From the Annals of the Revolution – In 1836, the San Antonio de Valero Mission better known as the Alamo, was stormed after a 13 day siege by the Mexican army. The Mexican troops were under command of General Antonio Lòpez de Santa Anna who had pledged no quarter to the rebels. The early morning assault caught the defenders of the makeshift fortress relatively unaware. The battle lasted only 90 minutes during which time the Alamo was taken and all the Texian forces were killed. The crumbling chapel – which is the iconic symbol of Texas Independence – fell last. The historians debate whether the most famous Alamo defender David Crockett – who had arrived in San Antonio days before the siege – was killed or captured along with a handful of survivors. Crockett did not fancy himself a military figure and was likely surprised to be among the fighters in a hopeless situation. Santa Anna might have been anxious to take a valued captive. Regardless of whether Crocket was killed or executed after the battle, his sacrifice and the sacrifice of the other 185 defenders inspired the continued fight for independence from Mexico.
A romanticized version of Crockett’s death from Robert Onderdonk’s The Fall of the Alamo – at the Texas State Archives.
From the Annals of the Revolution – In 1836, Col. William Barret Travis wrote his famous letter addressed “To the People of Texas and All Americans in the World.” Travis, a failed lawyer and largely considered to be an inept military commander, achieved his moment of greatness with the stroke of his pen. Writing from the besieged garrison at the Alamo in San Antonio, Travis relayed the dire circumstances he and the unfortunate forces under his command were facing. He called out for help. “I call on you in the name of Liberty, of patriotism & everything dear to the American character, to come to our aid, with all dispatch.” Travis either knew that his situation was hopeless or was hoping against hope for a miracle that did not exist. Inspired by his letter, some 32 men from Gonzales and the DeWitt Colony reached the Alamo in the early morning hours of March 1. They were killed along with the other defenders when the Mexican Army assaulted the crumbling fort days later. Col. James Fannin, another hopeless military incompetent, began a march towards the Alamo but deterred by the presence of Gen. Urrea’s forces moved into an indefensible position, surrendered and was later killed in the mass execution of his troops. The most famous lines of Travis’ letter pledged that he would “never surrender or retreat” and swore “Victory or Death” most likely knowing that the latter was the only possible outcome. His prediction was correct as Travis was among the first to die in the final battle.
From the Annals of the Revolution – In 1836, the siege of the Alamo began when Mexican troops under the command of Gen. Antonio Lopez de Santa Anna entered San Antonio de Bexar and began to encircle the crumbling mission. Despite knowledge that the Mexican Army was on the move, the Texian troops at the Alamo commanded by the inexperienced Col. William B. Travis were almost completely surprised by their arrival. Historians have speculated that the Texians were still recovering from an all night party celebrating George Washington’s birthday. The Mexican troops were no more than 1.5 miles from Bexar when they were finally spotted by a sentry in the San Fernando Church bell tower. Advance Mexican cavalry under the command of Gen. Joaquin Ramirez y Sesma would likely have taken the mission in a surprise attack but were delayed by rains which flooded the Medina River. At the time, the Texians had only 156 able-bodied troops in the Alamo and almost no provisions. They were able to herd a few cattle into the compound and scrounged enough corn from local houses to last for maybe a month. By late afternoon, Béxar was occupied by about 1500 Mexican troops, who quickly raised a blood-red flag signifying “No Quarter.” Travis answered Santa Anna’s request for a parlay with a cannon shot. Believing that Travis had acted foolishly, James Bowie who was in command of the volunteers at the Alamo, sent Green B. Jameson to meet with Santa Anna. The General refused but did allow Jameson to meet with some of his officers. The Mexican officers conveyed the following message: “I reply to you, according to the order of His Excellency, that the Mexican army cannot come to terms under any conditions with rebellious foreigners to whom there is no recourse left, if they wish to save their lives, than to place themselves immediately at the disposal of the Supreme Government from whom alone they may expect clemency after some considerations.”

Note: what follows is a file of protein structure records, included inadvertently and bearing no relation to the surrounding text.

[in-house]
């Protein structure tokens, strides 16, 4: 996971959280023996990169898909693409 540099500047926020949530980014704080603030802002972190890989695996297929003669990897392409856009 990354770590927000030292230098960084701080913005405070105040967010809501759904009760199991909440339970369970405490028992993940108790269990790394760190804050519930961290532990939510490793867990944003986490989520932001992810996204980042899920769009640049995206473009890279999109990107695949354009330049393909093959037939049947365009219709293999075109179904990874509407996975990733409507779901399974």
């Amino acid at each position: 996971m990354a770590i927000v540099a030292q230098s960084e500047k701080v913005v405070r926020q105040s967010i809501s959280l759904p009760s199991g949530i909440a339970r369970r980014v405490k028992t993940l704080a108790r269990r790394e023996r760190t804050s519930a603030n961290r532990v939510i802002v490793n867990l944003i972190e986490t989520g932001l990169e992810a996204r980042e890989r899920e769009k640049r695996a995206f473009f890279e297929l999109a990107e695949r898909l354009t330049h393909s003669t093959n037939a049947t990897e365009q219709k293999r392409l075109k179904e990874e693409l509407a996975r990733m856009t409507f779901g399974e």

From the Annals of Slavery – In 1837, the executor of William Barret Travis’s estate placed a notice in the Telegraph and Texas Register for an escaped slave named Joe. Joe had been one of the few survivors of the battle of the Alamo the year before. The notice ran for three months before it was discontinued.
During the final battle for the Alamo, Joe was armed and defended with others before retreating to an interior room. After the battle, Joe answered the call of the Mexican troops for any slaves to reveal themselves. Joe came out was immediately shot and suffered a bayonet thrust. A Mexican captain prevented his death. He was taken by the Mexican Army and later interrogated by Santa Anna regarding Texas and the Texas Army. He was apparently released and on March 20, Joe was questioned by the Texas Cabinet at Groce’s Retreat about the siege and final battle at the Alamo. William F. Gray reported that Joe impressed those present with the modesty, candor, and clarity of his account. Joe was then returned to Travis’s property near Columbia. On the first anniversary of the battle of San Jacinto, Joe escaped with two fully equipped horses while accompanied by an unidentified Mexican man. Joe was never returned to slavery and was last reported in Austin in 1875.